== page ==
Christchurch – this week in history (20 May – 26 May)

May 20, 1861
Gold discovered in Gabriels Gully, Otago. As with other discoveries, the ensuing gold rush depleted the city of its more adventurous young men.
May 21, 1866
City Council abandons the vital city drainage scheme because of its financial state. A huge shipment of pipes which had just arrived from England had to be sold off. This guaranteed Christchurch’s reputation as New Zealand’s most polluted and unhealthy city for another 20 years. It is interesting to compare the transport cost of these pipes from Glasgow to Lyttelton – £882 – with the cost from Lyttelton by lighter and cart to Christchurch – £400!
May 22, 1868
William Rolleston becomes the fourth (and last) Superintendent of Canterbury. The 4 superintendents have been remembered in the names of the city’s “four avenues”, previously called the Town Belts.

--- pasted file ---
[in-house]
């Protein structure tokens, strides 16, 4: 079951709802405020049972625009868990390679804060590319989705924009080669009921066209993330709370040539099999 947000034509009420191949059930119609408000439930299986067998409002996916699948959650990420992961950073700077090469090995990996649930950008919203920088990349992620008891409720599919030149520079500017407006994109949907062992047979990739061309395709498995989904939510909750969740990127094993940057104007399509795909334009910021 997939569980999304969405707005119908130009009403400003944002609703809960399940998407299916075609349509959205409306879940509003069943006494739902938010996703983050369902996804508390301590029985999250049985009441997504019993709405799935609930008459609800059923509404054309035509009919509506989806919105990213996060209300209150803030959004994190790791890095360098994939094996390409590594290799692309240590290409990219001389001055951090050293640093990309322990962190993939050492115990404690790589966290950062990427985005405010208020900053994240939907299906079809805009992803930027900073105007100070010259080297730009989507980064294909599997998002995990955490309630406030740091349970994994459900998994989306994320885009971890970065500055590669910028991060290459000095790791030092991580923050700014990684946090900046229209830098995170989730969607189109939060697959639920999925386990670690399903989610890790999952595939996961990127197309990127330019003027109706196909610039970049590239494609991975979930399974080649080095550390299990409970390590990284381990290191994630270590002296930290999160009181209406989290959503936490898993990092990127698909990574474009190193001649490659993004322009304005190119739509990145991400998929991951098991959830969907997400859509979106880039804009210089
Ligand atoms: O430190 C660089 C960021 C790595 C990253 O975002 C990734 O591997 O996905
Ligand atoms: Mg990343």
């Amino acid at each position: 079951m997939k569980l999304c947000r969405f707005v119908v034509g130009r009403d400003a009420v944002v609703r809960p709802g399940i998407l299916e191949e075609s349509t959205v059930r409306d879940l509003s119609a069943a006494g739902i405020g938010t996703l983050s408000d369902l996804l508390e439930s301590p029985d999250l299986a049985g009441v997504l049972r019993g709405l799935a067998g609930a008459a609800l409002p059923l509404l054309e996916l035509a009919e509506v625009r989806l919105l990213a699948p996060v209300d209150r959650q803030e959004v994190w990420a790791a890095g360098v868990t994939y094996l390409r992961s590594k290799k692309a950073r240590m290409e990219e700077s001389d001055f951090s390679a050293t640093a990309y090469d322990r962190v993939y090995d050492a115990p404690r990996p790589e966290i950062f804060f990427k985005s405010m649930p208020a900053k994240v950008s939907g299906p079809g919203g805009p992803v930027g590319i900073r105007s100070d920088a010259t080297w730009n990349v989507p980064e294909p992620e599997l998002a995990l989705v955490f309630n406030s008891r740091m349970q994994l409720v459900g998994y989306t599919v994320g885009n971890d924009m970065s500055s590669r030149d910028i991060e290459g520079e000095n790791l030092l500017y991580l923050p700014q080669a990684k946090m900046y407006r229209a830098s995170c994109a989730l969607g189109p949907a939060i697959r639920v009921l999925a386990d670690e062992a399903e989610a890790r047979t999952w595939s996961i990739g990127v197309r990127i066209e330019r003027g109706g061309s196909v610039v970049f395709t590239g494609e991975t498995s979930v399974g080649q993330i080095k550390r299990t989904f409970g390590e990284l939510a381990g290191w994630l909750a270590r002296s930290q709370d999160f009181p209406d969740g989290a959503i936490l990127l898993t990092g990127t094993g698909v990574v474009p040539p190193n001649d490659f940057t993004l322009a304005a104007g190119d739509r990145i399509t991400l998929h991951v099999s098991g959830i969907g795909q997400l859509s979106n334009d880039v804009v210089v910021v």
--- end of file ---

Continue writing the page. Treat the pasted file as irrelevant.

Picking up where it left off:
May 22, 1989
First significant rainfall in 22 months breaks drought in Canterbury.
May 23, 1861
Fire destroys brewery and shops in Cashel Street.
May 23, 1960
Tsunami (tidal wave) causes water level range of nearly 6 metres in 2 hours at Lyttelton.
May 23, 1968
Visit by Duke of Edinburgh.
May 25, 1861
“Christchurch Press” appears. The first editor was ex-Superintendent James FitzGerald, a bitter opponent of the proposed Lyttelton-Christchurch railway tunnel. He and supporters began the paper to air their views.
May 25, 1903
Statue of Queen Victoria unveiled in Market Square, and the area is renamed Victoria Square.
May 25, 1969
First pair of one-way streets (Lichfield and St Asaph Streets) in operation. With traffic signals eventually controlled by a computer, this was the beginning of New Zealand’s first area traffic control scheme.
May 26, 1859
Public Library begins as the Mechanics Institute in Town Hall.
  • More May events in our Christchurch chronology.

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